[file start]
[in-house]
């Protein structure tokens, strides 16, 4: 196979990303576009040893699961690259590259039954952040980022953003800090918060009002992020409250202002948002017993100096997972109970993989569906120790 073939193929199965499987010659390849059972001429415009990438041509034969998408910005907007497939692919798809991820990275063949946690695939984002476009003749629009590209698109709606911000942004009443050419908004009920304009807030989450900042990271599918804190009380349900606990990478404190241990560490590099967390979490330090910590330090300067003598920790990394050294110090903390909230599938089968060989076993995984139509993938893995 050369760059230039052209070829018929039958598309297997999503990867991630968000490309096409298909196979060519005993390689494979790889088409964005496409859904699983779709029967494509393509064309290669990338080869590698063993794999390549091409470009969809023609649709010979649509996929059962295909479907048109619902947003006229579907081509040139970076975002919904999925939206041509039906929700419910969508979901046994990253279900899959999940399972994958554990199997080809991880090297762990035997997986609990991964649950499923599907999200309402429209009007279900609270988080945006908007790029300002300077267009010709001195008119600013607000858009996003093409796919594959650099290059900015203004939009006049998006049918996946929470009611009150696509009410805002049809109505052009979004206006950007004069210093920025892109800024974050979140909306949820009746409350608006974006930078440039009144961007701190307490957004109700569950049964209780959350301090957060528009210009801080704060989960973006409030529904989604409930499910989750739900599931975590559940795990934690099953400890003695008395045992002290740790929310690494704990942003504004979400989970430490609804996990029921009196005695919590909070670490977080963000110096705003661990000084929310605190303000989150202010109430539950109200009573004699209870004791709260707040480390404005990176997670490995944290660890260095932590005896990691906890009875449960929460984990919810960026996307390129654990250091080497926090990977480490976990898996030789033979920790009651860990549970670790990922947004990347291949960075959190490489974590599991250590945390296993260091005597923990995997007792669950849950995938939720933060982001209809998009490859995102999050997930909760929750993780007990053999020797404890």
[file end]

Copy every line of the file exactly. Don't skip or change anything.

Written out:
[in-house]
């Protein structure tokens, strides 16, 4: 196979990303576009040893699961690259590259039954952040980022953003800090918060009002992020409250202002948002017993100096997972109970993989569906120790 073939193929199965499987010659390849059972001429415009990438041509034969998408910005907007497939692919798809991820990275063949946690695939984002476009003749629009590209698109709606911000942004009443050419908004009920304009807030989450900042990271599918804190009380349900606990990478404190241990560490590099967390979490330090910590330090300067003598920790990394050294110090903390909230599938089968060989076993995984139509993938893995 050369760059230039052209070829018929039958598309297997999503990867991630968000490309096409298909196979060519005993390689494979790889088409964005496409859904699983779709029967494509393509064309290669990338080869590698063993794999390549091409470009969809023609649709010979649509996929059962295909479907048109619902947003006229579907081509040139970076975002919904999925939206041509039906929700419910969508979901046994990253279900899959999940399972994958554990199997080809991880090297762990035997997986609990991964649950499923599907999200309402429209009007279900609270988080945006908007790029300002300077267009010709001195008119600013607000858009996003093409796919594959650099290059900015203004939009006049998006049918996946929470009611009150696509009410805002049809109505052009979004206006950007004069210093920025892109800024974050979140909306949820009746409350608006974006930078440039009144961007701190307490957004109700569950049964209780959350301090957060528009210009801080704060989960973006409030529904989604409930499910989750739900599931975590559940795990934690099953400890003695008395045992002290740790929310690494704990942003504004979400989970430490609804996990029921009196005695919590909070670490977080963000110096705003661990000084929310605190303000989150202010109430539950109200009573004699209870004791709260707040480390404005990176997670490995944290660890260095932590005896990691906890009875449960929460984990919810960026996307390129654990250091080497926090990977480490976990898996030789033979920790009651860990549970670790990922947004990347291949960075959190490489974590599991250590945390296993260091005597923990995997007792669950849950995938939720933060982001209809998009490859995102999050997930909760929750993780007990053999020797404890």